Division Logistics Organizations and the Ability to Support Sustained Conventional Combat   [open pdf - 1MB]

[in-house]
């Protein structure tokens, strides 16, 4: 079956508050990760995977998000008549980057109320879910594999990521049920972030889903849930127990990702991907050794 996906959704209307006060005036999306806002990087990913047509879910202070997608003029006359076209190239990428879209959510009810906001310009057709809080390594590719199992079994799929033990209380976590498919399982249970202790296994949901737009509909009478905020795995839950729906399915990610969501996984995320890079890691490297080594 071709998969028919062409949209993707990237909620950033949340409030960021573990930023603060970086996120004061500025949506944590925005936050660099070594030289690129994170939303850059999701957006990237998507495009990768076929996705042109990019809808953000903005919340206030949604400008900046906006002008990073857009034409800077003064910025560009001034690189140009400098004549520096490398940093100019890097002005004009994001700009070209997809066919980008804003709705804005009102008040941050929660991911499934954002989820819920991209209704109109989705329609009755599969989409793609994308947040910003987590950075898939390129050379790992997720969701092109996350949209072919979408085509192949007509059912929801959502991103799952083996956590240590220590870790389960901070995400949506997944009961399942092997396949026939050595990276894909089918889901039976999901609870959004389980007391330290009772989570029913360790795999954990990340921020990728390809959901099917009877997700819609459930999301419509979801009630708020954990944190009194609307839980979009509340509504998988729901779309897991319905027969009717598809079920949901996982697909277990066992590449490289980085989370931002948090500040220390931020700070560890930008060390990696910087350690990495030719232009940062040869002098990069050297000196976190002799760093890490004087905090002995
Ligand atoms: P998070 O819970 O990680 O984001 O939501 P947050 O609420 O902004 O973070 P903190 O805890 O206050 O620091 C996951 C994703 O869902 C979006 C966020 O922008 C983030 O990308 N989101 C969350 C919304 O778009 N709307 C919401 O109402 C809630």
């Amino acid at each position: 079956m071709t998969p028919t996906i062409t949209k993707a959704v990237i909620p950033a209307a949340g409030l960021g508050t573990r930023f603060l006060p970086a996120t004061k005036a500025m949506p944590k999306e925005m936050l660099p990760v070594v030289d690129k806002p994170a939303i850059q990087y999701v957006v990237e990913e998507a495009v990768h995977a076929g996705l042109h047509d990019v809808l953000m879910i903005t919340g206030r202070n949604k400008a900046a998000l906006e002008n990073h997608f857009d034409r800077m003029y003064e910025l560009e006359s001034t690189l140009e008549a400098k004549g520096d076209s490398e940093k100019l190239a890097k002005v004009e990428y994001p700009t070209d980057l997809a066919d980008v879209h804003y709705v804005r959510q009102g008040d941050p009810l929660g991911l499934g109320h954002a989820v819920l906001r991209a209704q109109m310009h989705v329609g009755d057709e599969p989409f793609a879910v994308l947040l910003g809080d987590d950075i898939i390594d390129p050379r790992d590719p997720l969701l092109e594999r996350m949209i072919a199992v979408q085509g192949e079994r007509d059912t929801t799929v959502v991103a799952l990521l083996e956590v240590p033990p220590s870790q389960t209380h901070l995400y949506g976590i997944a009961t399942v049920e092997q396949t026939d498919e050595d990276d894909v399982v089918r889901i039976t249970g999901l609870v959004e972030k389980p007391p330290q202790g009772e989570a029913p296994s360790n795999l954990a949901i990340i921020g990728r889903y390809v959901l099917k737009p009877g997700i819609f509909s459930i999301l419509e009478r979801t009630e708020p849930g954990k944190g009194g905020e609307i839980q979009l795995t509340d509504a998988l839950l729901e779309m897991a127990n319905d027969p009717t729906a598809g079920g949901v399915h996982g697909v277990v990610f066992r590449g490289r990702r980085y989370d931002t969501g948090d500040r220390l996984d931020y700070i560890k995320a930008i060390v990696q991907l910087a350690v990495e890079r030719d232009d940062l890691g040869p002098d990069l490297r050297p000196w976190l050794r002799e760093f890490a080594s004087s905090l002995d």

From the thesis abstract: "Under current mission command doctrine, one of the primary decisions made by commanders is the allocation of resources to weight the main effort, extend operational reach, and exploit operational success. These issues were the rationale for the Army of Excellence logistics structure. Following the 2003 invasion of Iraq, the Army transformed the logistics structure to a single supply chain distribution-based system. All logistics organizations were removed from the division structure and placed under command of the theater sustainment command. As the Army returns to a focus on sustained conventional combat, the question becomes can the current division logistics organization properly sustain a division in sustained conventional combat? Comparing the Army of Excellence logistics structure to the modular structure revealed that the most significant difference between the structures was the removal of the Division Support Command which eliminated the division's capability to integrate logistics. Assessing the removal of integration function against the Supply Chain Operations Reference model shows the effects of removing the division's organic logistics capability. The removal of the logistics integration function from the division removes the ability of the commander to balance logistics assets across the formation, removes the habitual logistics relationships that enabled success in the Iraq invasion, and removes the ability to internally synchronize logistics with maneuver. Based on these shortfalls, the current division logistics organization cannot supply the division in sustained conventional combat."

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